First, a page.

Moving Tweet the Tube to AWS Lambda

When I started Tweet the Tube it was a small PHP application triggered by a cron job.

This had been fine for years, until I decided to ditch my hosting provider as it was costing me $20 per month.

I knew that I wanted to move into AWS, but running a nano EC2 instance would still cost me $5 per month. Not a lot of money but still more than I wanted to pay for such a small application.

Then I found out that AWS Lambda had a free tier. Better yet it meant no servers to manage. Seemed like a win-win to me!

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Flintstone 2.0 released

I am delighted to announce version 2.0 of Flintstone has now been released.

Changes include:

  • Major refactor, class names have changed and the whole codebase is much more extensible
  • Removed the static load and unload methods and the FlinstoneDB class
  • The replace method is no longer public
  • The getFile method has been removed
  • Default swap memory limit has been increased to 2MB
  • Ability to pass any instance for cache that implements Flintstone\Cache\CacheInterface

View on Github

Data transformer class

When building an API it is common for people to just grab stuff from the database and pass it to json_encode(). The problem with this approach is that it can quickly lead to inconsistent output - for example when a database table schema changes.

A data transformer acts as the middle-man between the data fetched and what is output to ensure consistency. Think of it as a view layer for your data. Below is a transformer class and example that you can extend to write your own transformers.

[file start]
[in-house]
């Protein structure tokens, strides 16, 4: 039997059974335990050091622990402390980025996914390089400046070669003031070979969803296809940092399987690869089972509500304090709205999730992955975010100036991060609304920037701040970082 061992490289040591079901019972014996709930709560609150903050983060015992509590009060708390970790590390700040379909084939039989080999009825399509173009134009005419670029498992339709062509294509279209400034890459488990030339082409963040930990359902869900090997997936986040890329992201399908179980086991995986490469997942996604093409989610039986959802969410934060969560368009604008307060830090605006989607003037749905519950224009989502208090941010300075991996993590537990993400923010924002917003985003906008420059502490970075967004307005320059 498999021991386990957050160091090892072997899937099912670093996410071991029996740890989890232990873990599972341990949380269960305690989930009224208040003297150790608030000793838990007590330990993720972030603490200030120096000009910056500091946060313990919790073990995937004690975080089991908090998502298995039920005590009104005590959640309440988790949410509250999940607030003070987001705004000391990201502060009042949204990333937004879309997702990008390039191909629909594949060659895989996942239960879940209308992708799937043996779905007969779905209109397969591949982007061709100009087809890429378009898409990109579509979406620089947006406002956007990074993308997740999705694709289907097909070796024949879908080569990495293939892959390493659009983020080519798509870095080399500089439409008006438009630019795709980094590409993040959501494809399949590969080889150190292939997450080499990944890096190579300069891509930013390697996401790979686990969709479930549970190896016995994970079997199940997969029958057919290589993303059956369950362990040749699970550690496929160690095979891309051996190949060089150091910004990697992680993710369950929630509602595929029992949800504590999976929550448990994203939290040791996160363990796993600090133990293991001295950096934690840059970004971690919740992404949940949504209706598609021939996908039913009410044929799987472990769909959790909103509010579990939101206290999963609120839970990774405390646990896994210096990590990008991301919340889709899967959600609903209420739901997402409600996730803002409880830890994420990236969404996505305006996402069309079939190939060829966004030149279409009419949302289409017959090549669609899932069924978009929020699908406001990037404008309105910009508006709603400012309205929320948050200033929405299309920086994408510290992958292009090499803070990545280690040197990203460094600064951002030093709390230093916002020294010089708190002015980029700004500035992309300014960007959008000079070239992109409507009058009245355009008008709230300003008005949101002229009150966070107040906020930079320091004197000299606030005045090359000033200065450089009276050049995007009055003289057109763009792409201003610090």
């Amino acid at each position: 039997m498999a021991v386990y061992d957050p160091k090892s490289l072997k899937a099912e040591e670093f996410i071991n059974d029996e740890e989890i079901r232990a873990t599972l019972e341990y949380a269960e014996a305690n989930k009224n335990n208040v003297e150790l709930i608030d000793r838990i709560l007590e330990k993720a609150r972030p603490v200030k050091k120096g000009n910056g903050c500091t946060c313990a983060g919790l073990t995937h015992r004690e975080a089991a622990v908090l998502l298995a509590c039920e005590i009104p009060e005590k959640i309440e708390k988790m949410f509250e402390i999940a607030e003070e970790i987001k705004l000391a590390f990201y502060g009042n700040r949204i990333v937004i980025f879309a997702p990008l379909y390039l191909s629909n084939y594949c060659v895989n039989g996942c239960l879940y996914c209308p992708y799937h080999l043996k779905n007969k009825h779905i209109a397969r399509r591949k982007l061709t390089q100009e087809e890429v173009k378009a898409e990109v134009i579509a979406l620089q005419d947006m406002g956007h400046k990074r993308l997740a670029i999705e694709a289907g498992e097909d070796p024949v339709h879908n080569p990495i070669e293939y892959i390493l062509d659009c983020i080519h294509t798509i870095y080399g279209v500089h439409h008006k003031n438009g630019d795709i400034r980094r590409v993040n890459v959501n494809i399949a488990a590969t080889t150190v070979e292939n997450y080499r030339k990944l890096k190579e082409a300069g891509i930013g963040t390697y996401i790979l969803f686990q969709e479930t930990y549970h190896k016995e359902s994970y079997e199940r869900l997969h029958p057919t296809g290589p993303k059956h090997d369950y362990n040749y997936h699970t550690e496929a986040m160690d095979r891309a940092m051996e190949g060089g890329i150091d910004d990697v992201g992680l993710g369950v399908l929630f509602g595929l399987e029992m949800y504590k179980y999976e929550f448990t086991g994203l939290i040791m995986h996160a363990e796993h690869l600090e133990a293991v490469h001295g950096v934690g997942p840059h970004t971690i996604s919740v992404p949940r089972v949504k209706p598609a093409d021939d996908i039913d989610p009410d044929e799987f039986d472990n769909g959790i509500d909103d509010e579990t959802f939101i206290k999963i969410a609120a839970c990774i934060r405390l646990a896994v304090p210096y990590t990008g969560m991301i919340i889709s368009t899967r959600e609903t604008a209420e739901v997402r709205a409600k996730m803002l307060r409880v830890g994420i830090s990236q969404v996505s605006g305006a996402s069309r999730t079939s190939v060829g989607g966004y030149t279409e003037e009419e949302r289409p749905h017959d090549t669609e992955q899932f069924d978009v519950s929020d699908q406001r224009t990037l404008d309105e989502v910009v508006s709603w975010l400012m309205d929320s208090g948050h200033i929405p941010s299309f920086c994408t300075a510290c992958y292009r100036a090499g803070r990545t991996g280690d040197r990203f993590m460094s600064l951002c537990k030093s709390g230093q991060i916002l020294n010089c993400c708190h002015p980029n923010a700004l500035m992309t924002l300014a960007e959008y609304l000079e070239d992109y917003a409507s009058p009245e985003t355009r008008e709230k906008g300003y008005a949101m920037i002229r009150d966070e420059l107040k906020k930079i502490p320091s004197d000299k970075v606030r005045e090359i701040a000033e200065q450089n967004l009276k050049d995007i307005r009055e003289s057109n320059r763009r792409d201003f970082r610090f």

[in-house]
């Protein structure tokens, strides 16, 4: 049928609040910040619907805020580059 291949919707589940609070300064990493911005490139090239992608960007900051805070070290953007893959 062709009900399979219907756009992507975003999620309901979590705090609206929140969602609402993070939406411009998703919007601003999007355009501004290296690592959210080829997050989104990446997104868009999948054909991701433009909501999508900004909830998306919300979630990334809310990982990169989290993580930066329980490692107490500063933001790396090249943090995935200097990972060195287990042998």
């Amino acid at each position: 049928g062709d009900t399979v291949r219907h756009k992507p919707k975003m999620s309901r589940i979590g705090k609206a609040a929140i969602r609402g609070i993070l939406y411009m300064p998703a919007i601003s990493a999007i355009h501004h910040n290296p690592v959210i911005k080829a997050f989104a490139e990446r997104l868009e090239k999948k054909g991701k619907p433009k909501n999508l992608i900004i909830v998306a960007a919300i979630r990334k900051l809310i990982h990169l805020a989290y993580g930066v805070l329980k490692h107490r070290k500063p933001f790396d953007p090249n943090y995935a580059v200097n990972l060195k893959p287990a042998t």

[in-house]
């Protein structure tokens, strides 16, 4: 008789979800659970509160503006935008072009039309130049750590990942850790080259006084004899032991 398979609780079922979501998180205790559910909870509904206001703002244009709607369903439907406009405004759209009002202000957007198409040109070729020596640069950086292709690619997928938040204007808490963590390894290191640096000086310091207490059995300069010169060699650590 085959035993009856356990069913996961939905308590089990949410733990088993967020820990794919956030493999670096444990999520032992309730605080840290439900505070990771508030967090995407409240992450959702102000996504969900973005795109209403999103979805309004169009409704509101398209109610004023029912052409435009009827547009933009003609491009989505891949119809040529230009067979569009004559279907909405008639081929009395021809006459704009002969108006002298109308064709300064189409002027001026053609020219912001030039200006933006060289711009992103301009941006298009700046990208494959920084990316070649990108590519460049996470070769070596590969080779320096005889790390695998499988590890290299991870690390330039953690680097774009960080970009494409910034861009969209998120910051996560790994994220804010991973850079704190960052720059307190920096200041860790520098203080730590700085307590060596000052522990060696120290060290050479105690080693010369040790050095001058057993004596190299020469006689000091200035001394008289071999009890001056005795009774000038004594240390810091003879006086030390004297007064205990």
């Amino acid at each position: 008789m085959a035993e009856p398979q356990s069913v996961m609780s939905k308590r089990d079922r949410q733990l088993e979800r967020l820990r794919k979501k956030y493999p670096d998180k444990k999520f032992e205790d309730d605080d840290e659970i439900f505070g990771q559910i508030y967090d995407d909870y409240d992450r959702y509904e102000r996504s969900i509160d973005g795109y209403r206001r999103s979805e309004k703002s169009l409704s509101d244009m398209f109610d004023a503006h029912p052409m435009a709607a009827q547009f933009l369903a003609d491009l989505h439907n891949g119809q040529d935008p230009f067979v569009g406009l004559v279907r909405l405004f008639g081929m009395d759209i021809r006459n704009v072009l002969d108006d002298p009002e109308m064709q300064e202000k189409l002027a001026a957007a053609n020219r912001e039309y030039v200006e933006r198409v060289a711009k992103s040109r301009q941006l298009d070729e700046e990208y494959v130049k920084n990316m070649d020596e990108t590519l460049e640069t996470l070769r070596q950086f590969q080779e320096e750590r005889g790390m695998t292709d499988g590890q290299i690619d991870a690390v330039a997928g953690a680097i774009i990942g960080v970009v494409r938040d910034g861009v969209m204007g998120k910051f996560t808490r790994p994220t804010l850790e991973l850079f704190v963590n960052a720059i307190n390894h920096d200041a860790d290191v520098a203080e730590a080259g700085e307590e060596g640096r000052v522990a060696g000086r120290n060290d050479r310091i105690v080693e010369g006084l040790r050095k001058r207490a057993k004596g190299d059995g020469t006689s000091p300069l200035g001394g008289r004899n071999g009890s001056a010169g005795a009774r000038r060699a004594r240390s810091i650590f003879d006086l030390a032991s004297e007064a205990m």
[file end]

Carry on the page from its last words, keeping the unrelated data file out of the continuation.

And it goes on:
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The working directory in PHP

A colleague recently came to me with this issue that worked fine in their browser, but not on the command line:

Warning: include(../config.php): failed to open stream: No such file or directory

This warning appeared because of the current working directory.

When accessing this script via the browser, Apache found the correct path to the file and so '../' was relative to it's own directory.

However by running it from a command line...

php /var/www/public/index.php

The current working directory was actually wherever the user is in the file system of the server.

In which case they could do:

cd /var/www/public/
php index.php

Better yet, they could use the __DIR__ magic constant in PHP which returns the directory of the file itself.

include(__DIR__ . '/../config.php');

If you ever need to figure out the current working directory, you can use the nifty function getcwd().